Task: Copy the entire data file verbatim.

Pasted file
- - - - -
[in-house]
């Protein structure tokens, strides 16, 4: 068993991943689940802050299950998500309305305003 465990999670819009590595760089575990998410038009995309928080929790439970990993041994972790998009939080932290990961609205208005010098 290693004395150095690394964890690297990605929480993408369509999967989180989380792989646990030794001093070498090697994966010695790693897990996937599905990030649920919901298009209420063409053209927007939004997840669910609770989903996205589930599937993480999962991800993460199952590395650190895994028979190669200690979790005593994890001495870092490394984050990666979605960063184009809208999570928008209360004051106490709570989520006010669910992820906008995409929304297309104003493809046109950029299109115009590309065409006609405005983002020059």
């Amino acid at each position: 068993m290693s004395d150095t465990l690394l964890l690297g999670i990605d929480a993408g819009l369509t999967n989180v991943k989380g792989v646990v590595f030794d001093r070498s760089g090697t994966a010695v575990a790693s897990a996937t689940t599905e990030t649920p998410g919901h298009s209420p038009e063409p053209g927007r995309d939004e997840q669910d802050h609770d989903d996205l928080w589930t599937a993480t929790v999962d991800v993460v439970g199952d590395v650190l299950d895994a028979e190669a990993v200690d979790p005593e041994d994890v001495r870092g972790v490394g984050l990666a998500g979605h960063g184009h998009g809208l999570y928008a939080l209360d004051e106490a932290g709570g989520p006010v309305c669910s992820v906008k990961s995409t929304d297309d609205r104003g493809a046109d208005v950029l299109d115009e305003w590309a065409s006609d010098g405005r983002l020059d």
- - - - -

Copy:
[in-house]
């Protein structure tokens, strides 16, 4: 068993991943689940802050299950998500309305305003 465990999670819009590595760089575990998410038009995309928080929790439970990993041994972790998009939080932290990961609205208005010098 290693004395150095690394964890690297990605929480993408369509999967989180989380792989646990030794001093070498090697994966010695790693897990996937599905990030649920919901298009209420063409053209927007939004997840669910609770989903996205589930599937993480999962991800993460199952590395650190895994028979190669200690979790005593994890001495870092490394984050990666979605960063184009809208999570928008209360004051106490709570989520006010669910992820906008995409929304297309104003493809046109950029299109115009590309065409006609405005983002020059």
């Amino acid at each position: 068993m290693s004395d150095t465990l690394l964890l690297g999670i990605d929480a993408g819009l369509t999967n989180v991943k989380g792989v646990v590595f030794d001093r070498s760089g090697t994966a010695v575990a790693s897990a996937t689940t599905e990030t649920p998410g919901h298009s209420p038009e063409p053209g927007r995309d939004e997840q669910d802050h609770d989903d996205l928080w589930t599937a993480t929790v999962d991800v993460v439970g199952d590395v650190l299950d895994a028979e190669a990993v200690d979790p005593e041994d994890v001495r870092g972790v490394g984050l990666a998500g979605h960063g184009h998009g809208l999570y928008a939080l209360d004051e106490a932290g709570g989520p006010v309305c669910s992820v906008k990961s995409t929304d297309d609205r104003g493809a046109d208005v950029l299109d115009e305003w590309a065409s006609d010098g405005r983002l020059d």